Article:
Africa Media Review for August 30, 2022

Mali’s Militant Islamist Insurgency at Bamako’s Doorstep
The security situation in Mali has deteriorated sharply since the military junta seized power in August 2020. Militant Islamist groups are now actively threatening Bamako. This acceleration in militant Islamist group violence can be seen over both time and territory. Regarding time, Extremist violence has been worse in every quarter since the military coup than in any quarter prior to the junta taking control.  Africa Center for Strategic Studies

Angola’s Ruling Party, MPLA, Retains Power in Tightest Election Yet
Angola’s ruling party on Monday was declared the winner of the general election, but it was its weakest showing in the five elections that have taken place since the country gained independence. The Popular Movement for the Liberation of Angola, or MPLA, the liberation army turned political party that has governed Angola since the end of Portuguese colonial rule in 1975, won 51.17 percent of the vote, the country’s electoral commission announced…UNITA said it planned to challenge the result, but the electoral commission dismissed calls for a recount. New York Times

Angola’s Ruling Party Will Extend Its Half Century of Dominance over Africa’s Oil Riches
Angola’s oil production capacity, at times the largest in Africa this year but usually behind Nigeria’s, will remain under one party’s control. Lourenco’s MPLA won 51.07% of the vote against the main opposition’s 44.05% while also nabbing 56% of 220 legislative seats, enough to remain in charge of the policies that steer the country’s wealth of 9 billion barrels of crude oil reserves and 11 trillion cubic feet of natural gas reserves. The wealth doesn’t often go around the country, however. Angola’s poverty rate is estimated at 40% by the Oxford Poverty and Human Development Initiative, a policy center of the University of Oxford. More than half of Angola’s workforce is unemployed. Quartz Africa

Japan to Push for Africa Seat on the UN Security Council
Japan will push for an African seat at the United Nations by using its place on the world body’s Security Council. “Japan reiterates its determination to redress the historical injustice against Africa of not being represented through a permanent membership on the Security Council,” Prime Minister Fumio Kishida told the Tokyo International Conference on African Development in Tunis, Tunisia on Sunday. “In order for the UN to work effectively for peace and stability, there is an urgent need to strengthen the UN as a whole through Security Council reform,” he said. The UN faces “a moment of truth.” Al Jazeera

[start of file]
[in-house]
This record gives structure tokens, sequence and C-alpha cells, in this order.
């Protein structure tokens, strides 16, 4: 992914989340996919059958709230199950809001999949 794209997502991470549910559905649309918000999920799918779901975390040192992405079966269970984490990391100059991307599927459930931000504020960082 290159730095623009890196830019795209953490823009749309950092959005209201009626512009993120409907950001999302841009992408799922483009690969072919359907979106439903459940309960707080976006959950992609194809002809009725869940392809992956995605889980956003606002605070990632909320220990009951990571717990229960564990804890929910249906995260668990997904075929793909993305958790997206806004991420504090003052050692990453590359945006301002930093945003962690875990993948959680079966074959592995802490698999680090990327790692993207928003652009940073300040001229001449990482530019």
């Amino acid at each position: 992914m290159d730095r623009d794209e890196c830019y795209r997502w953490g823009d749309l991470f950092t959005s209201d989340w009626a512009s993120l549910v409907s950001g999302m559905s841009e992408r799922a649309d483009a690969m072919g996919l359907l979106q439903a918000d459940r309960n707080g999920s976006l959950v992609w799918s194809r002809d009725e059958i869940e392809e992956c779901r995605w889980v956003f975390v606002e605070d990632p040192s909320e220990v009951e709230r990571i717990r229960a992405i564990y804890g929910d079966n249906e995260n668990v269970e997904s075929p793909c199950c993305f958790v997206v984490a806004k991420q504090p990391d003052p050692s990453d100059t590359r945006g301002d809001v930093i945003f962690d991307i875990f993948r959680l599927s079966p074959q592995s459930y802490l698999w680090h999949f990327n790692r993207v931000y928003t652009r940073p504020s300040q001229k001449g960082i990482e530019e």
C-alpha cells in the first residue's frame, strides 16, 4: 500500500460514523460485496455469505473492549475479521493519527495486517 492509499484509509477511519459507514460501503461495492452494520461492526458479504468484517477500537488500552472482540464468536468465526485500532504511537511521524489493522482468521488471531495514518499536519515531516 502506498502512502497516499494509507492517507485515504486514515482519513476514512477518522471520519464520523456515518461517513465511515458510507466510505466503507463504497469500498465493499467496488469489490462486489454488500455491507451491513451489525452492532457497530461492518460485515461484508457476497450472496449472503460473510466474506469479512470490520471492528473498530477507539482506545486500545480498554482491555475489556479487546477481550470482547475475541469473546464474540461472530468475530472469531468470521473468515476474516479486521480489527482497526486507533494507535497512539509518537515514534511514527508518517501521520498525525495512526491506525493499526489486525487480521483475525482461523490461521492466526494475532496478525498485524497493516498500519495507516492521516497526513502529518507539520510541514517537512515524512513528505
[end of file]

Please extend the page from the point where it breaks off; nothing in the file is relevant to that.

African Nations Call Out Climate Injustice Ahead of COP27
African countries on Monday called for an end to a “climate injustice” saying the continent causes less than four percent of global CO2 emissions but pays one of the highest prices for global warming. Government officials, international organisations, NGOs and the private sector from more than 60 African nations attended Monday’s opening of Africa Climate Week in Gabon’s capital to prepare for the COP27 UN climate conference in Egypt in November. Host President Ali Bongo Ondimba told the gathering the continent has to speak with one voice and offer “concrete” proposals for COP27. “The time has come for Africans to take our destiny into our own hands,” he said, deploring the global failure to meet climate targets. AFP

Morocco Recalls Tunisia Ambassador over Western Sahara
Morocco has recalled its ambassador to Tunis for consultations and cancelled its participation in a pan-African investment conference, after Tunisia’s president hosted the head of the Polisario Front, which wants independence for Western Sahara…The row opens a new front in a series of disputes over Western Sahara that has already dragged in Spain and Germany and escalated a regional rivalry between Morocco and Algeria, Polisario’s main backer. Tunisia has this year grown closer to Algeria, which it relies on for energy, with President Kais Saied meeting Algerian President Abdelmadjid Tebboune in July. Al Jazeera